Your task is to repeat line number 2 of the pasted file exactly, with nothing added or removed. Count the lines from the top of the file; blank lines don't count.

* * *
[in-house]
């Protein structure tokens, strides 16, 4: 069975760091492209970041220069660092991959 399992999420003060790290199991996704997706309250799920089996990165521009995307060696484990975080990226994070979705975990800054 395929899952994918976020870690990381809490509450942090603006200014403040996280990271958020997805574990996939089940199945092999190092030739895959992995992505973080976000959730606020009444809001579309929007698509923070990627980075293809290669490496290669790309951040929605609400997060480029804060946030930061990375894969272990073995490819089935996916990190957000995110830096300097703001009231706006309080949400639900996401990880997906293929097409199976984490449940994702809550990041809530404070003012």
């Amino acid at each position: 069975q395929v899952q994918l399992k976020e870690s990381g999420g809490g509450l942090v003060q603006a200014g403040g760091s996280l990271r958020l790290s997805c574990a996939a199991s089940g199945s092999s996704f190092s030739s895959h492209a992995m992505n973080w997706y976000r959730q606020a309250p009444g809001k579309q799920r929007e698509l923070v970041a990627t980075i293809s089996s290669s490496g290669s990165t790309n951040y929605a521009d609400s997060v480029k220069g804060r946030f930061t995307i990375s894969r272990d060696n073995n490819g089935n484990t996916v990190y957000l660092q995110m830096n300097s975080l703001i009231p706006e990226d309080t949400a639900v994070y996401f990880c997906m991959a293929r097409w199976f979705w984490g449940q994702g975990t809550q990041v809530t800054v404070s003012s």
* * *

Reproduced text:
């Protein structure tokens, strides 16, 4: 069975760091492209970041220069660092991959 399992999420003060790290199991996704997706309250799920089996990165521009995307060696484990975080990226994070979705975990800054 395929899952994918976020870690990381809490509450942090603006200014403040996280990271958020997805574990996939089940199945092999190092030739895959992995992505973080976000959730606020009444809001579309929007698509923070990627980075293809290669490496290669790309951040929605609400997060480029804060946030930061990375894969272990073995490819089935996916990190957000995110830096300097703001009231706006309080949400639900996401990880997906293929097409199976984490449940994702809550990041809530404070003012």